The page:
American Gothic Tales – Ed. Joyce Carol Oates 5/5 Stars
Joyce Carol Oates knows her stuff. Her introduction to this collection her focus on the Gothic as the selection process makes this an incredibly satisfying collection because it’s not all one type of story. So while on the one had you do in fact get a bunch of ghost stories, you also get stories that are eerie or disturbing or full of murder, and you get stories that are off-putting but not directly scary stories, and sometimes those are just better.
I don’t have a complaint regarding this collection except for one thing it does that I hate: Excerpts. I hate them. Guess what ya’ll…if I read part of something I feel required to read the whole thing, so it pisses me off to just read part. And if it’s something I have read the whole of, I definitely ain’t reading the part. So I definitely skipped the Anne Rice and Geek Love stuff, because among other reasons, I read both of those in the last two years.
But here are the real joys of this collection:
The Breece D’J Pancake story: If you haven’t read Pancake before, do. His Appalachian Gothic stories are so heart-felt and beautifully written, and in the case of this story, very disturbing. It reminds me a lot of a well-known short short by Annie Proulx, but this comes before. His own personal history is equally touching and disturbing.
The Washington Irving “Legend of Sleepy Hollow”: Have you read it? Are you sure? Are you really sure? You should because it’s so great. I actually got the chance to be in Sleepy Hollow this summer and we read this at bedtime.
Poe’s “The Black Cat” which is like the Black Swan of “Tell-Tale Heart” It’s great.
Faulkner’s “A Rose For Emily”; Isaac Bashevis Singer’s “The Reencounter”; Sylvia Plath’s “Johnny Panic”; and Nicholson Baker’s “Subsoil.”
ST Joshi – American Supernatural Tales 4/5 stars
This collection is also very good. It’s selection is less good because of how much more specific the term supernatural is from gothic and so the stories are more of a certain type. This is less satisfying unless it’s exactly what you want. My other major problem with this collection is that the editor has weirdly strident opinions regarding the contents of this collection. He clearly loves HP Lovecraft, which is fine, but mentions twice that Stephen King has been criticized for hackneyed writing. And sure Stephen King is hackneyed, but why mention that and include him, and why mention that not mention that HP Lovecraft was an unrelenting racist monster? Anyway.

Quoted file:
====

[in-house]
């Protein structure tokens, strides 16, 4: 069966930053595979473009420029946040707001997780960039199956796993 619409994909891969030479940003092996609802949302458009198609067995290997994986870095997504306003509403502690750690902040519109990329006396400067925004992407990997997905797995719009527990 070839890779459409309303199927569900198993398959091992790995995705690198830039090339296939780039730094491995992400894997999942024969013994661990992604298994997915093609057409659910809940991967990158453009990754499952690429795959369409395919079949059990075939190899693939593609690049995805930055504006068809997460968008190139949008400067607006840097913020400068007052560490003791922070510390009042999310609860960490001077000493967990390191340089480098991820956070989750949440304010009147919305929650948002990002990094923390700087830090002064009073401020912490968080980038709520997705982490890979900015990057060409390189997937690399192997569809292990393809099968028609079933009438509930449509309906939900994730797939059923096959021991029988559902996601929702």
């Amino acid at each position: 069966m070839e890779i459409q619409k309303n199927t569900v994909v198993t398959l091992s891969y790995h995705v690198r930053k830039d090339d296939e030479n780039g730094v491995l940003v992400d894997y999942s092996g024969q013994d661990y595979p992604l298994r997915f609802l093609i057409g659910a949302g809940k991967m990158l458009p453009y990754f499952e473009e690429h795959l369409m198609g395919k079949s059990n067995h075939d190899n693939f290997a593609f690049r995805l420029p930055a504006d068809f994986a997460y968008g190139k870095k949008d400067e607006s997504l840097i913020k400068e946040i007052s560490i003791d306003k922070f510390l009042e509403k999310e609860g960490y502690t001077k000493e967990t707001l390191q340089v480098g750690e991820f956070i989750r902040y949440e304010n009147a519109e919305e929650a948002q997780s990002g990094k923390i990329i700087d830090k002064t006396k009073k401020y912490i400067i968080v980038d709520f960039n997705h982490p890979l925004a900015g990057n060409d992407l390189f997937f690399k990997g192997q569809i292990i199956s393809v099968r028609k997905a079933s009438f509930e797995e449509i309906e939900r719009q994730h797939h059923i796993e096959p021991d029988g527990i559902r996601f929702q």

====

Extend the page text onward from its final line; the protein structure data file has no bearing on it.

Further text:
The selection is often good and in some cases surprising, so while you don’t get “Legend of Sleepy Hollow” you do get a different Irving, and that’s nice to have that diversity. You get the “Yellow King” which is cool because of True Detective”. You get “Call of Cthulu” which again if you can resist HP Lovecraft’s horrible racism in other stories “The Mountains of Madness” this really is a good story. And a not great but interesting story “The Events at Poroth Farm” give you a Resident 7 type setting and a good reading list to boot. All in all it’s not a perfect collection and some of the selections really drag.